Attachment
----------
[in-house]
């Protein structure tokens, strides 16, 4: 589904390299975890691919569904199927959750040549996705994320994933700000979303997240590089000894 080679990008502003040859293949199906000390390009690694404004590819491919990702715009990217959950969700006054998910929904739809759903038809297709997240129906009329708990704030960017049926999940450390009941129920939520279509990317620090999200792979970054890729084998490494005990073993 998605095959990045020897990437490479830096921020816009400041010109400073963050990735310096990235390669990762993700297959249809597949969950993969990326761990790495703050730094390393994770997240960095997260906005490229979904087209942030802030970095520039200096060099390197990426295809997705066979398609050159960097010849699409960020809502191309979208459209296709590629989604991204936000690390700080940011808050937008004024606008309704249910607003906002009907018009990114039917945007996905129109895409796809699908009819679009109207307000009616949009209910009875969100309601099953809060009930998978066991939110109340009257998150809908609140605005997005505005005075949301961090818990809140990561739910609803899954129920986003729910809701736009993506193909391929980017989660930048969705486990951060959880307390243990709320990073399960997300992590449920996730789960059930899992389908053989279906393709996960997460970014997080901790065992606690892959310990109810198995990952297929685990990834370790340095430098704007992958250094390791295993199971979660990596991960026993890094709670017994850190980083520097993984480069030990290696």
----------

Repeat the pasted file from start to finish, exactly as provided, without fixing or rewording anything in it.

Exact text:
[in-house]
């Protein structure tokens, strides 16, 4: 589904390299975890691919569904199927959750040549996705994320994933700000979303997240590089000894 080679990008502003040859293949199906000390390009690694404004590819491919990702715009990217959950969700006054998910929904739809759903038809297709997240129906009329708990704030960017049926999940450390009941129920939520279509990317620090999200792979970054890729084998490494005990073993 998605095959990045020897990437490479830096921020816009400041010109400073963050990735310096990235390669990762993700297959249809597949969950993969990326761990790495703050730094390393994770997240960095997260906005490229979904087209942030802030970095520039200096060099390197990426295809997705066979398609050159960097010849699409960020809502191309979208459209296709590629989604991204936000690390700080940011808050937008004024606008309704249910607003906002009907018009990114039917945007996905129109895409796809699908009819679009109207307000009616949009209910009875969100309601099953809060009930998978066991939110109340009257998150809908609140605005997005505005005075949301961090818990809140990561739910609803899954129920986003729910809701736009993506193909391929980017989660930048969705486990951060959880307390243990709320990073399960997300992590449920996730789960059930899992389908053989279906393709996960997460970014997080901790065992606690892959310990109810198995990952297929685990990834370790340095430098704007992958250094390791295993199971979660990596991960026993890094709670017994850190980083520097993984480069030990290696």